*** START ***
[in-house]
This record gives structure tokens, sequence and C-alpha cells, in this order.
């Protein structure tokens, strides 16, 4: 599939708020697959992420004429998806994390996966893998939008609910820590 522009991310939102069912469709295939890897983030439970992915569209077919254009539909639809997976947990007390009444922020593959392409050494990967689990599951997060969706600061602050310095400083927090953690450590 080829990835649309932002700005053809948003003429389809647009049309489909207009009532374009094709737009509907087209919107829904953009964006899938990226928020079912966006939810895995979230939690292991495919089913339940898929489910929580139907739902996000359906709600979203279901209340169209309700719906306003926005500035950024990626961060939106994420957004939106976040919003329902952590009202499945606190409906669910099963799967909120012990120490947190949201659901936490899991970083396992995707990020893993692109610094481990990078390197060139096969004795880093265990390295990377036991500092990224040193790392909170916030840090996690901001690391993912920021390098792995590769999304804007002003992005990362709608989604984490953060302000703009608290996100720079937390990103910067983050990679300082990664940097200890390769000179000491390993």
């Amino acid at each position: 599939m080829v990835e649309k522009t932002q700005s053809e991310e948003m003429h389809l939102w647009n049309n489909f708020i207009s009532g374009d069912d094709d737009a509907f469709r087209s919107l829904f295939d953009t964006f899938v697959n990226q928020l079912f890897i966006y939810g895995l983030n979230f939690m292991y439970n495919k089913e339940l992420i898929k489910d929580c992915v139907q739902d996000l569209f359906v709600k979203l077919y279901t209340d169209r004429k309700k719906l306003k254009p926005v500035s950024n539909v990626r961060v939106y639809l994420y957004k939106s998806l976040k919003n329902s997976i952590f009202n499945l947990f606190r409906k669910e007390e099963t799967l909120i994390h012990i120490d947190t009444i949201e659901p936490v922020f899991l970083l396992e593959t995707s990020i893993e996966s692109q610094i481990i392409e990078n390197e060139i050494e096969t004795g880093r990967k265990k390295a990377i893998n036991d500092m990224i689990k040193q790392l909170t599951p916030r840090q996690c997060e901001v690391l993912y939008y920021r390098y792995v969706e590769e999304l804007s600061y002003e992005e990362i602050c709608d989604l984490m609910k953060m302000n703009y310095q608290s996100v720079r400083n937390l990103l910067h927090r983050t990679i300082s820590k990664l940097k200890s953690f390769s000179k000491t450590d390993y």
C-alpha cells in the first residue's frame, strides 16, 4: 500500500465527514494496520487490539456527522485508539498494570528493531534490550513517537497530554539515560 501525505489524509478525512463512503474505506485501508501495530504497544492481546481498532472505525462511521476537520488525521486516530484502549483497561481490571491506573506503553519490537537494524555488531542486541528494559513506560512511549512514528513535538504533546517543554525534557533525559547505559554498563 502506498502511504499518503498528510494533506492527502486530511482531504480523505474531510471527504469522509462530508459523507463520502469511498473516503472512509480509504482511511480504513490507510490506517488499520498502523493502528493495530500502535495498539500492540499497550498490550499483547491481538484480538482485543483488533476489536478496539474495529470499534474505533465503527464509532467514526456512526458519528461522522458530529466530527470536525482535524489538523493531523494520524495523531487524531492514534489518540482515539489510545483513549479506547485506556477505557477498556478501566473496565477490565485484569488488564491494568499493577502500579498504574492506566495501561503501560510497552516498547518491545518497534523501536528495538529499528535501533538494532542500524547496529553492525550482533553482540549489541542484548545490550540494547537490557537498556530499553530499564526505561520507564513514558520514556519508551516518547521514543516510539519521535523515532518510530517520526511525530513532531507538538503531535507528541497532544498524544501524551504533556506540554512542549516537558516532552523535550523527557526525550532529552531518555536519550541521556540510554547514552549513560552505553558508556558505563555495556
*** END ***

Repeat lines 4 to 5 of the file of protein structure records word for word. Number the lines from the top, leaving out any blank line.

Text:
């Amino acid at each position: 599939m080829v990835e649309k522009t932002q700005s053809e991310e948003m003429h389809l939102w647009n049309n489909f708020i207009s009532g374009d069912d094709d737009a509907f469709r087209s919107l829904f295939d953009t964006f899938v697959n990226q928020l079912f890897i966006y939810g895995l983030n979230f939690m292991y439970n495919k089913e339940l992420i898929k489910d929580c992915v139907q739902d996000l569209f359906v709600k979203l077919y279901t209340d169209r004429k309700k719906l306003k254009p926005v500035s950024n539909v990626r961060v939106y639809l994420y957004k939106s998806l976040k919003n329902s997976i952590f009202n499945l947990f606190r409906k669910e007390e099963t799967l909120i994390h012990i120490d947190t009444i949201e659901p936490v922020f899991l970083l396992e593959t995707s990020i893993e996966s692109q610094i481990i392409e990078n390197e060139i050494e096969t004795g880093r990967k265990k390295a990377i893998n036991d500092m990224i689990k040193q790392l909170t599951p916030r840090q996690c997060e901001v690391l993912y939008y920021r390098y792995v969706e590769e999304l804007s600061y002003e992005e990362i602050c709608d989604l984490m609910k953060m302000n703009y310095q608290s996100v720079r400083n937390l990103l910067h927090r983050t990679i300082s820590k990664l940097k200890s953690f390769s000179k000491t450590d390993y």
C-alpha cells in the first residue's frame, strides 16, 4: 500500500465527514494496520487490539456527522485508539498494570528493531534490550513517537497530554539515560 501525505489524509478525512463512503474505506485501508501495530504497544492481546481498532472505525462511521476537520488525521486516530484502549483497561481490571491506573506503553519490537537494524555488531542486541528494559513506560512511549512514528513535538504533546517543554525534557533525559547505559554498563 502506498502511504499518503498528510494533506492527502486530511482531504480523505474531510471527504469522509462530508459523507463520502469511498473516503472512509480509504482511511480504513490507510490506517488499520498502523493502528493495530500502535495498539500492540499497550498490550499483547491481538484480538482485543483488533476489536478496539474495529470499534474505533465503527464509532467514526456512526458519528461522522458530529466530527470536525482535524489538523493531523494520524495523531487524531492514534489518540482515539489510545483513549479506547485506556477505557477498556478501566473496565477490565485484569488488564491494568499493577502500579498504574492506566495501561503501560510497552516498547518491545518497534523501536528495538529499528535501533538494532542500524547496529553492525550482533553482540549489541542484548545490550540494547537490557537498556530499553530499564526505561520507564513514558520514556519508551516518547521514543516510539519521535523515532518510530517520526511525530513532531507538538503531535507528541497532544498524544501524551504533556506540554512542549516537558516532552523535550523527557526525550532529552531518555536519550541521556540510554547514552549513560552505553558508556558505563555495556